welcome
cartLogin

Be honest, don’t deceive yourself

October 2, 2008

I have had a long term concern, which if anything has strengthened over time, over some of the ethical issues in organisational story telling. There seems to be an increasing attempt to sell Executives on story telling as a panacea for all of their communication and motivational problems. Simplistic books with formulaic recipes abound. Ok there is some serious stuff around, but there is an awful amount of snake oil. The point at which I get really worried is then people argue that there are no ethical issues with story telling, that is inherently good and wholesome. In contrast, if someone acknowledges the problem and talks about what they do to avoid it, or mitigate any negative impact then I accord them greater respect. When they get terribly defensive or succumb to ad hominem arguments rather than tackle the real issue I get even more worried. As some readers will know I had a recent exchange with Steve Denning on the World Wide Story Ning on just this issue. The exchange was private to the group so I can’t publish it. However I do intend to talk about the question of ethics associated with narrative work in general later this month at the ActKM conference in Canberra.

I was reminded of this today when my Technorati search popped up this blog. It references an article in The Age about the story telling work of Gabrielle Dolan. I had originally expressed considerable concern about the approach portrayed in that article in a fairly direct posting, although I did qualify it with the hope that my interpretation was wrong. Gabrielle and I exchanged emails afterwards and I accepted her assurance that my interpretation of the article did not match her intent. However I will admit to a partial recurrence of my worry and also some mild irritation at her response when challenged by Kathy Hanson about the incident. She says: Dave made that comment not knowing what we really do, and we did clear the air privately. Dave’s concern, and why he used the word manipulation, was that business leaders already have enough power, so they should not also be given the power of storytelling. This comment is based on the assumption that all business leaders are evil, which is of course not the case. Now I have a few responses to that:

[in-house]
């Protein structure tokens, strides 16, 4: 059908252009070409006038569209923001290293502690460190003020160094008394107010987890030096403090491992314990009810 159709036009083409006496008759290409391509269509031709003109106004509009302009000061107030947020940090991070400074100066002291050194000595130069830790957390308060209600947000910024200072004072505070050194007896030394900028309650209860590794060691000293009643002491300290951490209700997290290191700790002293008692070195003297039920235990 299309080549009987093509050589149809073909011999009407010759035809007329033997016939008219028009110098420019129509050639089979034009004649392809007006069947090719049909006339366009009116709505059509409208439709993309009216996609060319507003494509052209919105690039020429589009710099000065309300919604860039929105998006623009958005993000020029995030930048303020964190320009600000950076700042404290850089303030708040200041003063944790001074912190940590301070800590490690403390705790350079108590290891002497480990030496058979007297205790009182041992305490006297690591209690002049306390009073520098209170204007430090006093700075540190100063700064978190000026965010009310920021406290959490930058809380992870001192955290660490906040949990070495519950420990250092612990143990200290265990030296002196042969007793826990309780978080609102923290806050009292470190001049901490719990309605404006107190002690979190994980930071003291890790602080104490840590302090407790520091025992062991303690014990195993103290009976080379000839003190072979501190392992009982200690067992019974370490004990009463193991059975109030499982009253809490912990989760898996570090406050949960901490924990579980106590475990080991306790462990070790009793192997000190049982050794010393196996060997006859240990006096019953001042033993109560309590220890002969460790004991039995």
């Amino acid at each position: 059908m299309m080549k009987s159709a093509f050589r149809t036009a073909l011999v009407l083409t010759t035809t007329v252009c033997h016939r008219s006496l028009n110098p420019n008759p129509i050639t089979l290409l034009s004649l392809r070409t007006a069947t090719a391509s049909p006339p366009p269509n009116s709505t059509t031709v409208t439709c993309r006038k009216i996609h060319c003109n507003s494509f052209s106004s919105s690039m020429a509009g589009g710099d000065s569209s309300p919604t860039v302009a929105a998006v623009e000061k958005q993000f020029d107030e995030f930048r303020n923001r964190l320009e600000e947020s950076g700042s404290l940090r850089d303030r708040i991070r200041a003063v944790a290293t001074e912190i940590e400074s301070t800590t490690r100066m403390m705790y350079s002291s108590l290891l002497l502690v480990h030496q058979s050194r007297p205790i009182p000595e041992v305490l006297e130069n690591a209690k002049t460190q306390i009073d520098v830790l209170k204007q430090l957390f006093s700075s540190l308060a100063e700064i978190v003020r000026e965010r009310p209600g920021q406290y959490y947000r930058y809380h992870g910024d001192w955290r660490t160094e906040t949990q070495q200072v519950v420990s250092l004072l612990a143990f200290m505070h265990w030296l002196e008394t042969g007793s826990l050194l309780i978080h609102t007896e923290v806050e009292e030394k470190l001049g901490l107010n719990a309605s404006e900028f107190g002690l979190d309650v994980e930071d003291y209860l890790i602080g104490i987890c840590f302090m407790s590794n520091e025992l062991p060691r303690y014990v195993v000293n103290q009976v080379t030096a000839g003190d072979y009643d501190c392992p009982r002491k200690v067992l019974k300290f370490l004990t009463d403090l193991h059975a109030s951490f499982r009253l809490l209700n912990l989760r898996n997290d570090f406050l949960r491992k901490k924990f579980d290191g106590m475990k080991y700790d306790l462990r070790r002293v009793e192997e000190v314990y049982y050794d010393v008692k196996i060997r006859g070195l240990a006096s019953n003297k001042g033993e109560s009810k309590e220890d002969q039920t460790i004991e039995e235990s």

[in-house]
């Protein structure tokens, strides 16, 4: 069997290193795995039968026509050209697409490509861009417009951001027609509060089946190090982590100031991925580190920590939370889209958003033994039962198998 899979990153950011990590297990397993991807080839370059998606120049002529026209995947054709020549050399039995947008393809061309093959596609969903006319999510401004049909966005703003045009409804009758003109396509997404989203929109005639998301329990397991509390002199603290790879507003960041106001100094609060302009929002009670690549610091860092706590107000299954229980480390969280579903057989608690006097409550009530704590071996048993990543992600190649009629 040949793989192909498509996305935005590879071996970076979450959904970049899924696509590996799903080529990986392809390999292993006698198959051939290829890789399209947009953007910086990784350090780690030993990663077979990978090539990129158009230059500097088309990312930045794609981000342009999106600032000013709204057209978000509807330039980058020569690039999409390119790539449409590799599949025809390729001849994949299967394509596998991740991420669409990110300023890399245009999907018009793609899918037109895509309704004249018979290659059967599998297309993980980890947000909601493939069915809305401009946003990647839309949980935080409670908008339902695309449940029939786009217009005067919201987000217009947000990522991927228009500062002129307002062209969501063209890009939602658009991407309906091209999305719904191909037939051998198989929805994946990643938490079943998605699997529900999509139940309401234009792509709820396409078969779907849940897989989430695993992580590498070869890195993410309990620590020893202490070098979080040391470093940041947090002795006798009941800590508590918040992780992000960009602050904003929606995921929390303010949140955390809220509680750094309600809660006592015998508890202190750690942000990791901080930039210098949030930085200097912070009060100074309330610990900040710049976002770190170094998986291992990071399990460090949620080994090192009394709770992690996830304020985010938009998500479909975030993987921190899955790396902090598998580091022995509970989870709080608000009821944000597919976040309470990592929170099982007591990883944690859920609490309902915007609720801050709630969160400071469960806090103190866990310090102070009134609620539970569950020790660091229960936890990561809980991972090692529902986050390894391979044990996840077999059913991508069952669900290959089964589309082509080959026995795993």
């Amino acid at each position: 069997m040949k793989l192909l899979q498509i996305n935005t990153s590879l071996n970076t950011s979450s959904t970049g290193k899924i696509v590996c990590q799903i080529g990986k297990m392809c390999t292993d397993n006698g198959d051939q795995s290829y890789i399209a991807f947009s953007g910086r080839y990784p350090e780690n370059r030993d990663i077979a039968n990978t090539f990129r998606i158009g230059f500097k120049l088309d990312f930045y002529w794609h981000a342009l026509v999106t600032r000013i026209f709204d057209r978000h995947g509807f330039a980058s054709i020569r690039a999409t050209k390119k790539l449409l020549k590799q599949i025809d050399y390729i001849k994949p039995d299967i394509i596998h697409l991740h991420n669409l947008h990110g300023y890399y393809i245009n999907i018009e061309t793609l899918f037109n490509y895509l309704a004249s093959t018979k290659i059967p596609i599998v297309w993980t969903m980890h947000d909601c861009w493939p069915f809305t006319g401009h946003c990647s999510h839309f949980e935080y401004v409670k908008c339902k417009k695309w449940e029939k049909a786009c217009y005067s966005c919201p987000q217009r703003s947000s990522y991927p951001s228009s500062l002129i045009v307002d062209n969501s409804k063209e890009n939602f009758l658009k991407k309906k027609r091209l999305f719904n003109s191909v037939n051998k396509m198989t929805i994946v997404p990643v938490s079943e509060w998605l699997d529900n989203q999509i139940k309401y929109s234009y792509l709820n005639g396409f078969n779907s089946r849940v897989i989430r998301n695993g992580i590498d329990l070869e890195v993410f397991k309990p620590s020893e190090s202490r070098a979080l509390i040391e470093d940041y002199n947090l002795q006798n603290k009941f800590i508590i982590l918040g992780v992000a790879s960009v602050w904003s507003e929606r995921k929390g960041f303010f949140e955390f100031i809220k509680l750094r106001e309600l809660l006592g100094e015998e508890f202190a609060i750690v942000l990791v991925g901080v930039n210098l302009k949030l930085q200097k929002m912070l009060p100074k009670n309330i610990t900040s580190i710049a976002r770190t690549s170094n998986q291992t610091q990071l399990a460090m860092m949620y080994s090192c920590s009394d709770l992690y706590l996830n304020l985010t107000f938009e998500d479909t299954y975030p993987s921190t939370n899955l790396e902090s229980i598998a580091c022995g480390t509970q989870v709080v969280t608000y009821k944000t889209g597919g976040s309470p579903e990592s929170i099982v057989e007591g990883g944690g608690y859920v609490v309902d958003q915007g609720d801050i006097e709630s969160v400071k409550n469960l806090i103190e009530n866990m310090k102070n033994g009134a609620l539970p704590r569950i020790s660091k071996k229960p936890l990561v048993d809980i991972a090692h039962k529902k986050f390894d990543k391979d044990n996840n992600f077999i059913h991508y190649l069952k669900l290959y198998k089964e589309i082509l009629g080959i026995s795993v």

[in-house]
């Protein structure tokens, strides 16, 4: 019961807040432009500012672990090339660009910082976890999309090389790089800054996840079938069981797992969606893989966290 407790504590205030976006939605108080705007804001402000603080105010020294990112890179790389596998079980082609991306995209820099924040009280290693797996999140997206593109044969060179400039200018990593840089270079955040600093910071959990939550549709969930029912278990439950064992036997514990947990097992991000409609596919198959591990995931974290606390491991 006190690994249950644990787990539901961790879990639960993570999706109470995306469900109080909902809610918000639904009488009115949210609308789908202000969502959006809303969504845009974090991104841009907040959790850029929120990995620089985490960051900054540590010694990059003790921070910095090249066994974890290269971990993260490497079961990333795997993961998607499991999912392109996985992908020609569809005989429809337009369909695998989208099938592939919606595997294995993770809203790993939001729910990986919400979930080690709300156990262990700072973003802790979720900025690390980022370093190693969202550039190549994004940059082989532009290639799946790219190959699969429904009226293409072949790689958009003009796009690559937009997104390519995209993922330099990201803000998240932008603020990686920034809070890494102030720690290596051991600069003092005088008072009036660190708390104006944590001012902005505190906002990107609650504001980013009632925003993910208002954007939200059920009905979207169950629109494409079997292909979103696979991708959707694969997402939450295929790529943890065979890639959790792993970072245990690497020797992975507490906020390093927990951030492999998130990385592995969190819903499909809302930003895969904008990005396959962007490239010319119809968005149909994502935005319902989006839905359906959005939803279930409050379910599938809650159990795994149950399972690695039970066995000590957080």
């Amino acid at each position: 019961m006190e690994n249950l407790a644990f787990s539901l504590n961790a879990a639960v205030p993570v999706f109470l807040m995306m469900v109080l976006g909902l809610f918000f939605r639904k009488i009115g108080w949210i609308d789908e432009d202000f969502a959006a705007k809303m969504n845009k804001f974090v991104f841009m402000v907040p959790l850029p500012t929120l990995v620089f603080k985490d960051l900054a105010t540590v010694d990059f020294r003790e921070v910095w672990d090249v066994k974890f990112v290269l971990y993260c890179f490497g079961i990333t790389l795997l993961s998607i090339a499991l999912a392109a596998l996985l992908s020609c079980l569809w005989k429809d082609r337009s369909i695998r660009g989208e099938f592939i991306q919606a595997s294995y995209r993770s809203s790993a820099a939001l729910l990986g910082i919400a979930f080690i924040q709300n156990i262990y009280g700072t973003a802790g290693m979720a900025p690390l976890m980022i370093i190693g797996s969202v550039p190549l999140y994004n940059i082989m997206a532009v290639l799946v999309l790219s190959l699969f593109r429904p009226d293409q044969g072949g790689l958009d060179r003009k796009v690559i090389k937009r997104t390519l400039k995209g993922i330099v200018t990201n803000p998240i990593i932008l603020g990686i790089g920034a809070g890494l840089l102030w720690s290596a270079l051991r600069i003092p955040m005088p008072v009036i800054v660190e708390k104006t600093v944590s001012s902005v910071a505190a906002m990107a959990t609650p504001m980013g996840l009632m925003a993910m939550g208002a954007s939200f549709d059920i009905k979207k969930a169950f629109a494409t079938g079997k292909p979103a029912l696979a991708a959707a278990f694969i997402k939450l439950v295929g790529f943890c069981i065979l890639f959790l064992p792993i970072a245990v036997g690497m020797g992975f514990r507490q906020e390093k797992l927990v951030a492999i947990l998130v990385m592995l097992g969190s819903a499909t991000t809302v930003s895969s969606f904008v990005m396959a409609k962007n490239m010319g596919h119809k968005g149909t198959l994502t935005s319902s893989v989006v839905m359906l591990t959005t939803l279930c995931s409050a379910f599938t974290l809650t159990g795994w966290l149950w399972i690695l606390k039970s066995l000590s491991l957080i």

• My comment was not based on the assumption that all business leaders are evil. That is a complete nonsense and smacks of trying to avoid the issue or dismiss a potential criticism without taking it seriously. In experience business leaders are not evil, they generally have good intentions, are often forced to do things they don’t like by external pressure and have to handle a complex set of compromises between what they would like to be the case, and the reality they have to manage.
  • Good people often do bad things for the best of all possible reasons. The more they are aware of that fact the less likely they are to do the wrong thing. If you claim that teaching leaders to tell stories will improve their ability to communicate and increase the change that will achieve their desired results then you are de-facto teaching them to manipulate the way that people think and intend to act. There is nothing inherently wrong with this; in our day to day existence we constantly attempt to manipulate the people around us and what they do. I admit to shameless attempting to manipulate my children towards suitable friends and a university education and I have yet to meet a parent who didn’t do the same, although I have met a few you tried to pretend that they didn’t.